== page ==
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Dean Stockwell Poster

Biography

Jump to: Overview (4)  | Mini Bio (1)  | Family (2)  | Trade Mark (2)  | Trivia (26)  | Personal Quotes (4)

Overview (4)

Born in North Hollywood, Los Angeles, California, USA
Died in USA  (natural causes)
Birth NameRobert Dean Stockwell
Height 5' 7" (1.7 m)

Mini Bio (1)

Dean Robert Stockwell grew up in North Hollywood, the son of Broadway performers Harry Stockwell and Elizabeth "Betty" Stockwell (née Veronica). His vaudevillian father was a replacement Curly in the original production of "Oklahoma!". He was also a decent tenor whose voice was used for the part of Prince Charming in Disney's Snow White and the Seven Dwarfs (1937). Dean's mother was a one-time Broadway chorine who used the stage moniker "Betty Veronica." His older brother was the actor Guy Stockwell.

At the age of seven, Dean made his stage debut in a Theater Guild production of Paul Osborn's The Innocent Voyage, in which his brother was also cast. The play ran for nine month. Dean was eventually spotted by a talent scout, and, on the strength of his performance, was signed by MGM in 1945. Under contract until 1947 (and again from 1949 to 1950), Stockwell became a highly sought-after child star in films like Anchors Aweigh (1945), with Gene Kelly and Frank Sinatra, The Green Years (1946) and Song of the Thin Man (1947). His impish, dimpled looks and tousled brown hair combined with genuine acting talent kept him on the box office front line for more than a decade. Having won a Golden Globe Award as Best Juvenile Actor for Gentleman's Agreement (1947) (on loan-out to 20th Century Fox), Stockwell went on to play the title role in an adaptation of Rudyard Kipling's Kim (1950). He came to admire his co-star Errol Flynn as a sort of role model. Thereafter, Stockwell segued into television for several years until resurfacing as a mature actor in Richard Fleischer's Compulsion (1959), (based on the infamous Leopold & Loeb murder case), co-starring with Bradford Dillman as one of the two young killers, and Orson Welles. He had already played the part on Broadway in 1957, on this occasion partnering Roddy McDowall. His last film role of note in the early 60s was as Edmund Tyrone in Eugene O'Neill's Long Day's Journey Into Night (1962). Despite developing a drinking problem on the set (for which he was chastised by Katharine Hepburn), Stockwell gave a solid performance which he later described as a career highlight.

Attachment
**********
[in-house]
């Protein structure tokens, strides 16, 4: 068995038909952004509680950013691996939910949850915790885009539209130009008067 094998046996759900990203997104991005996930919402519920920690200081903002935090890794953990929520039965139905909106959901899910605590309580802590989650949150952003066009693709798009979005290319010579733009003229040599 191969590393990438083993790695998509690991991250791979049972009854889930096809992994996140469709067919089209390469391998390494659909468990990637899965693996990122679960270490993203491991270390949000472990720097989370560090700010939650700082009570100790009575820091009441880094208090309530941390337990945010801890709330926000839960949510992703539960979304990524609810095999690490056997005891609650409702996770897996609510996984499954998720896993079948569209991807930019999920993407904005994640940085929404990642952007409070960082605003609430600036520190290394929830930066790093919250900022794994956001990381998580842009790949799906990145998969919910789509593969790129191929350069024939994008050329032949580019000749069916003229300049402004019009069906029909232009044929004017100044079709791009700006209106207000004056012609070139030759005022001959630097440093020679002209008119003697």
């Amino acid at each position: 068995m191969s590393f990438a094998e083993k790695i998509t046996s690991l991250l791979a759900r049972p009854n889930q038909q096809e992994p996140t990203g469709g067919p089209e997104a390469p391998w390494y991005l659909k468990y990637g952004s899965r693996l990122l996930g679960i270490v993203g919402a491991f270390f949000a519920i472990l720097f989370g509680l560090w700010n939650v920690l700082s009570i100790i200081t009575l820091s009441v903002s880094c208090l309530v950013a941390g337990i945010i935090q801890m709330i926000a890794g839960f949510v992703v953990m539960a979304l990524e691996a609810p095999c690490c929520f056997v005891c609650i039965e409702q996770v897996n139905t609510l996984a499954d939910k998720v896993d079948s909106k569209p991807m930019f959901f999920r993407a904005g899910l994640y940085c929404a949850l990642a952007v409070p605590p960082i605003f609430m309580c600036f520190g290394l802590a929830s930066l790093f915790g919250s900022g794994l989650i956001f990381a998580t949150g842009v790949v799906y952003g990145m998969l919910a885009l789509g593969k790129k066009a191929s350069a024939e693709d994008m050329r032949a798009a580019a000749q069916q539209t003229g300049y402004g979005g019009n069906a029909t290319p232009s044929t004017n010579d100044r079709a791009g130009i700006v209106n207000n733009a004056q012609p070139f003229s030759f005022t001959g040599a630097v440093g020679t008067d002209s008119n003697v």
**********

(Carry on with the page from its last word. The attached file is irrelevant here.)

Stockwell dropped out of show biz for some time in the 60s to join the hippie scene at which time he befriended Neil Young and Dennis Hopper. Later in the decade, he made a gleeful comeback in low budget psychedelic counterculture (Psych-Out (1968)) biker films (The Loners (1972)) and horror comedies (The Werewolf of Washington (1973)). Keeping a considerably lower profile during the 70s, he became a frequent TV guest star in popular crime dramas like Mannix (1967), Columbo (1971) The Streets of San Francisco (1972) and Police Story (1973). By the early 80s, work opportunities had become scarcer and Stockwell was compelled to briefly sideline as a real estate broker. He nonetheless managed to make a comeback with a co-starring role in the Wim Wenders road movie Paris, Texas (1984). New York Times reviewer Vincent Canby wrote of his performance "Mr. Stockwell, the former child star, has aged very well, becoming an exceptionally interesting, mature actor." Stockwell subsequently enjoyed high billing in David Lynch's noirish psycho-thriller Blue Velvet (1986) and received an Oscar nomination for his Mafia don Tony "The Tiger" Russo in Married to the Mob (1988). His television career also flourished, as cigar-smoking, womanizing rear admiral Al Calavicci in the popular science fiction series Quantum Leap (1989). The role won him a Golden Globe Award in 1990 and a new generation of fans. When the show ended after five seasons, Stockwell remained gainfully employed for another decade, still frequently seen as political or military authority figures (Navy Secretary Edward Sheffield in JAG (1995), Defence Secretary Walter Dean in Air Force One (1997)) or evil alien antagonists (Colonel Grat in Star Trek: Enterprise (2001), humanoid Cylon John Cavil in Battlestar Galactica (2004)).

Outside of acting, Stockwell embraced environmental issues and exhibited works of art, notably collages and sculptures. In 2015, he was forced to retire from acting after suffering a stroke. Stockwell died on November 7, 2021 due to natural causes at the age of 85.

- IMDb Mini Biography By: I.S.Mowis

Family (2)

Spouse Joy Marchenko (15 December 1981 - 2004)  (divorced)  (2 children)
Millie Perkins (15 April 1960 - 30 July 1962)  (divorced)
Parents Veronica, Elizabeth Margaret (aka Betty Veronica)
Harry Stockwell
Nina Olivette

Trade Mark (2)

Often seen smoking a cigar.
In most of his later work, there are many references to his past roles; these are often referred to by his fans as "kisses with (Dean's) history".